The Lakes Region Conservation Corps (LRCC) is an AmeriCorps service program that develops skills and experiences for conservation professionals. LRCC members are the driving force behind the Squam Lakes Association’s conservation efforts. The program provides hands-on conservation work experience and numerous certifications over a broad range of areas, which ensures that LRCC members are capable of independently approaching a variety of tasks in the environmental conservation field. Members remove invasive species from the Squam watershed, manage and act as caretakers at our backcountry campsites, maintain the SLA’s 50+ miles of trails, educate the public on local and regional conservation initiatives, spearhead reports on conservation efforts, lead SLA volunteer crews and ensure the daily functioning of the Squam Lakes Association’s programs. Click here to learn more about the LRCC program.
February 2, 2018
It’s been a while since I last wrote a journal. So much has happened! From chainsaw training, winter water quality, the ice harvest, getting my car stuck in the driveway (again), to taking part in a Wilderness First Aid training course. I can say that every time it comes to writing a new journal I struggle to figure out how to sum it all up. Luckily my fellow LRCC members have talked about winter water quality and chainsaw training so I can go right into my experience with Wilderness First Aid.
Wilderness First Aid (WFA) training was both informative and incredibly fun. This past weekend, Ben and I took part in a WFA course at the Holderness School. I must say that it was not what I was expecting. I was prepared to sit in a lecture all day. To my surprise we spent a marginal amount of time being lectured by our instructor but the rest was all acting out scenarios, which was really fun!
With fake blood and costume makeup in hand our instructor picked out people who would be the patients. I had the opportunity to be a patient several times. It may seem kind of silly to act out specific scenarios, but it was a great way to learn. I went from being unconscious and unresponsive in cold water, to being attacked by a bear and going into shock, to choking on bread, to having a radius and ulna fracture. In each of these scenarios I had different levels of consciousness and my course mates had to figure out what happened to me. Using whatever materials they had on hand, they worked together to assess the situation and care for my injuries.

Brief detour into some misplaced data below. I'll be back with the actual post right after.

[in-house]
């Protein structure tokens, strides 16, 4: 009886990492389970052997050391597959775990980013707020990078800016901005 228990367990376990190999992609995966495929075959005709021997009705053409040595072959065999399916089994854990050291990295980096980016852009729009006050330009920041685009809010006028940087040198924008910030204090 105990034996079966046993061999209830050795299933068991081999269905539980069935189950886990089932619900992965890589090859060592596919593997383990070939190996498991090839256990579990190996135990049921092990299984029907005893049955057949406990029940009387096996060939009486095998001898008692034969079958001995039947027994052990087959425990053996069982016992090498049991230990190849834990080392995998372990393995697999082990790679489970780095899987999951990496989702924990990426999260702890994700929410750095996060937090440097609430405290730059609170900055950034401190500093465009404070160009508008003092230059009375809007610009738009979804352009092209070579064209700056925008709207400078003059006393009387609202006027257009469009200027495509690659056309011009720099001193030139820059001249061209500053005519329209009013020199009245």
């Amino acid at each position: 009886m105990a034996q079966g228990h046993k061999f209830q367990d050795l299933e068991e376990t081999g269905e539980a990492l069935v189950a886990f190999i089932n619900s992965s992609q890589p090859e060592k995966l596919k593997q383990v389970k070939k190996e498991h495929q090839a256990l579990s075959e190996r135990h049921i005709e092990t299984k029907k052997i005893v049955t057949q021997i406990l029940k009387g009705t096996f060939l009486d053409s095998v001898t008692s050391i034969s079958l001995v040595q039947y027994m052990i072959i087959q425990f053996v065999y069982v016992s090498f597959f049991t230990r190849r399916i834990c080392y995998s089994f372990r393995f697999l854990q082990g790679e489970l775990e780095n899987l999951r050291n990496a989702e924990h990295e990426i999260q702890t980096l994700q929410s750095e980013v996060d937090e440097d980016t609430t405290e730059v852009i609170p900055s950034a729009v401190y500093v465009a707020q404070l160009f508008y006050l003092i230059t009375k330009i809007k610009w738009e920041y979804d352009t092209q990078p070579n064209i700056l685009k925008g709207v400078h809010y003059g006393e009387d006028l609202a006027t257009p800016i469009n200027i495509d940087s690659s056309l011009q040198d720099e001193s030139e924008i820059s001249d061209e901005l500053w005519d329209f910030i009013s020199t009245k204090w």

The first scenario in which I acted in I “fell” off high rocks into a stream. My head was above the imaginary water but the rest of my body was submerged. I was supposed to be unconscious and unresponsive with a head wound. The group had to lift me out of the “water.” It’s kinda scary and slightly uncomfortable to be lifted by a group of strangers. I was worried they would drop me. Luckily I was not, and they proceeded with a patient assessment. For the bear attack scenario, I had possible internal bleeding on my lower abdomen with an injured arm and a head wound. All of this trauma caused me to go into shock. It was interesting pretending that my vitals were high, then higher, and then dropped causing me to become unconscious. I learned that’s the tell-tale sign of someone going into shock. When it came to the scenario in which my arm was fractured, my teammates had to properly put my arm in a splint. They used a rigid support item, excess clothing as padding, and a large jacket for a sling to successfully stabilize my arm.
All of these experiences as a patient made it easy to transition into being someone doing the care. When it came to assessing injuries, figuring out how to correctly splint a leg, to lifting a victim and moving them to a safe location, I found myself very calm and confident in my ability to successfully complete each scenario our instructor put us into. In just two days I learned a lot of new and very useful information. Thankfully I now know the steps, I know what to look for, and I know that as long as I remain calm and collected I can help when it is needed.
Maggie is from Swampscott, Massachusetts. She graduated from the University of Massachusetts with a degree in Natural Resource Conservation. Click here to read Maggie's bio.
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